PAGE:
Fidelity Strategic Income Fund (FSICX) invests assets in securities from four distinct fixed-income markets to which many savvy investors may want exposure: high yield, U.S. Government and investment-grade debt, emerging markets, and foreign developed markets. The fund seeks high current income, but may also seek capital appreciation.
The fund's strategy offers investors the potential for reduced volatility, when compared to an investment in, for example, a strictly high yield or international fund. The four markets respond to different economic factors, and thus changes in their performance have the potential to offset each other and reduce the volatility of the overall portfolio.
The Strategic Income Fund also potentially offers reduced volatility when added to an all-stock portfolio, for similar reasons: the fund's significant sub-portfolios have also historically performed differently from equities.
The fund can also potentially offer higher returns, when compared to investment-grade bond funds with a lower risk and return profile.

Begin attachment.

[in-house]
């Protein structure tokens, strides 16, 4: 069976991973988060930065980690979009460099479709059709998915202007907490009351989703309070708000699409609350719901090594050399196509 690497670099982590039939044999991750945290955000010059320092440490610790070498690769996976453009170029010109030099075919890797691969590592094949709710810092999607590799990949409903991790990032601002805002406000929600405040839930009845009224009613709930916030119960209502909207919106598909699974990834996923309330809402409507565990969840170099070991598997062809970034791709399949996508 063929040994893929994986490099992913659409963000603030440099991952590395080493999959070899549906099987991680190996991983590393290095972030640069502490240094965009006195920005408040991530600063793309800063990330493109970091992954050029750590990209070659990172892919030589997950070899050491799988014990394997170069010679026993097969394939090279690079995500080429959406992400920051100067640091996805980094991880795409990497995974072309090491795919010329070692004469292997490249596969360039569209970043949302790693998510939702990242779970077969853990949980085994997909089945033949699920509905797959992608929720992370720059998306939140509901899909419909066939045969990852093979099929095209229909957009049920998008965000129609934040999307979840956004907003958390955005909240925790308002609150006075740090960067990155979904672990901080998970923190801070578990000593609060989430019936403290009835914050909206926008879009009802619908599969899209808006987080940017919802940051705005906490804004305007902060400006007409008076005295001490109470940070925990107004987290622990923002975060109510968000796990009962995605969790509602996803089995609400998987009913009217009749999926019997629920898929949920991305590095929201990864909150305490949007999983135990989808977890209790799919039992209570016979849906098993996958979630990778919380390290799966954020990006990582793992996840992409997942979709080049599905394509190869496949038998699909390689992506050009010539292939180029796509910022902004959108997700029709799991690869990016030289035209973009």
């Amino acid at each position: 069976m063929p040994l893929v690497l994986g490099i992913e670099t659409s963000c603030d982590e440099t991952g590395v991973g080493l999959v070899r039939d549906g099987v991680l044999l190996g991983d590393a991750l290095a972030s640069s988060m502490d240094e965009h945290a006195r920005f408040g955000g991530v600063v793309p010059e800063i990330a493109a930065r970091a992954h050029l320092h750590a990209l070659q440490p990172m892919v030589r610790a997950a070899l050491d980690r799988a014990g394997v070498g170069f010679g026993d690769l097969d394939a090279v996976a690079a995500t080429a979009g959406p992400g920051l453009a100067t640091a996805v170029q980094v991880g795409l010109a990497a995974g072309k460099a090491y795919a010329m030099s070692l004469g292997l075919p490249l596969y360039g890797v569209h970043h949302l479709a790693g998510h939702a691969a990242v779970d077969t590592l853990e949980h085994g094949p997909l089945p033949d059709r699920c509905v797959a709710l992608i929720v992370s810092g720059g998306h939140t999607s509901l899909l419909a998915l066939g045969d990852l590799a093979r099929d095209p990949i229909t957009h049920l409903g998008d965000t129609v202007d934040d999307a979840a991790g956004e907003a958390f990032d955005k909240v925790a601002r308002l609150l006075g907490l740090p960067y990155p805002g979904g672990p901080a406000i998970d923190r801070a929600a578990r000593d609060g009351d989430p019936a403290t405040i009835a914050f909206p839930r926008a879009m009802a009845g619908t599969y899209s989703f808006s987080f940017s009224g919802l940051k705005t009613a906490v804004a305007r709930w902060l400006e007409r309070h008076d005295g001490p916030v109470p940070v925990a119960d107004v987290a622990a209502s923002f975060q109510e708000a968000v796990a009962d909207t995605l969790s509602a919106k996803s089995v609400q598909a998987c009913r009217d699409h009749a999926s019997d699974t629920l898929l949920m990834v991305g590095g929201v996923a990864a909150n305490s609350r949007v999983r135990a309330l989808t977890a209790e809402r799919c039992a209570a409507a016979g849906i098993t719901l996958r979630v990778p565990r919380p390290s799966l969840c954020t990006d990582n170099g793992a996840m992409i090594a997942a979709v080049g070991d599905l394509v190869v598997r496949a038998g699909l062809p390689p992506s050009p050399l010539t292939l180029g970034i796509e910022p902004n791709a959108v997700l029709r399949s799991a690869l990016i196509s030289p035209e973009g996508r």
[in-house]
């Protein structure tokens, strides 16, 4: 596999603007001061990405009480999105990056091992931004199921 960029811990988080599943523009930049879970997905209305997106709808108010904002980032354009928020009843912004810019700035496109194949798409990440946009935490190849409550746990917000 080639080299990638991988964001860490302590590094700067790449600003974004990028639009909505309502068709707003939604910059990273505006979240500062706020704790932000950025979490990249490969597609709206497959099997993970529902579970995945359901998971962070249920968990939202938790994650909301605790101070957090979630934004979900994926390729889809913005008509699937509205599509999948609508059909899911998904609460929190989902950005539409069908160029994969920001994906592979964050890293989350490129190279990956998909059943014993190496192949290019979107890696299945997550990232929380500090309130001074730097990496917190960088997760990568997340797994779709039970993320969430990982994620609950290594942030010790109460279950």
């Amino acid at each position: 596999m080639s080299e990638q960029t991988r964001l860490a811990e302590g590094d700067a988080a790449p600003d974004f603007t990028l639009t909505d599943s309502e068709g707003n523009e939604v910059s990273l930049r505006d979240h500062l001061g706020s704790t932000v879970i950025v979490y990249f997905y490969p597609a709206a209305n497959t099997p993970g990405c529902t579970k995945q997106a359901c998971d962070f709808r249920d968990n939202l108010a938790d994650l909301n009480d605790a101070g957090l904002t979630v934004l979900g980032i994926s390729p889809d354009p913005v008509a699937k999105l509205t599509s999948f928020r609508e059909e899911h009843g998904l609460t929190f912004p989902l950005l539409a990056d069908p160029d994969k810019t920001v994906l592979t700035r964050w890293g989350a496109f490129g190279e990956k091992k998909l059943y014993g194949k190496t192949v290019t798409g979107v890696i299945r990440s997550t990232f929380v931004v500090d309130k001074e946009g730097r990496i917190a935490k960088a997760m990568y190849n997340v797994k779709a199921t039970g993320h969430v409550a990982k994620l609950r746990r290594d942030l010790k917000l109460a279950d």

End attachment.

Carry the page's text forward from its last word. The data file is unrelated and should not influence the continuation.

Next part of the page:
Who may want to invest
The Fidelity Strategic Income Fund is appropriate for investors whose primary objective is to pursue high current income through a fund managed by a team of Fidelity portfolio managers and research analysts using a disciplined strategy to invest across multiple categories and global markets.
The fund may also be appropriate for risk-savvy investors seeking to diversify a stock portfolio, or to increase the return potential of an investment-grade bond portfolio using an aggressive bond fund. (Diversification across multiple asset types does not ensure a profit or guarantee against a loss.)
Things to keep in mind
Although bonds generally present less short-term risk and volatility than stocks, the bond market is volatile and investing in bond funds involves interest rate risk; as interest rates rise, bond prices usually fall, and vice versa. Bond funds also entail issuer and counterparty credit risk, and the risk of default (the risk that an issuer or counterparty will be unable to make income or principal payments). Additionally, bond funds and short-term investments generally involve greater inflation risk than stocks, since investment returns may not keep up with increases in the prices of goods and services.
Investments in foreign securities, especially those in emerging markets, involve risks in addition to those of U.S. investments, including increased political and economic risks as well as exposure to currency fluctuations.
Each of the fund's investment categories may experience periods of volatile returns, and it is possible for all investment categories to decline at the same time.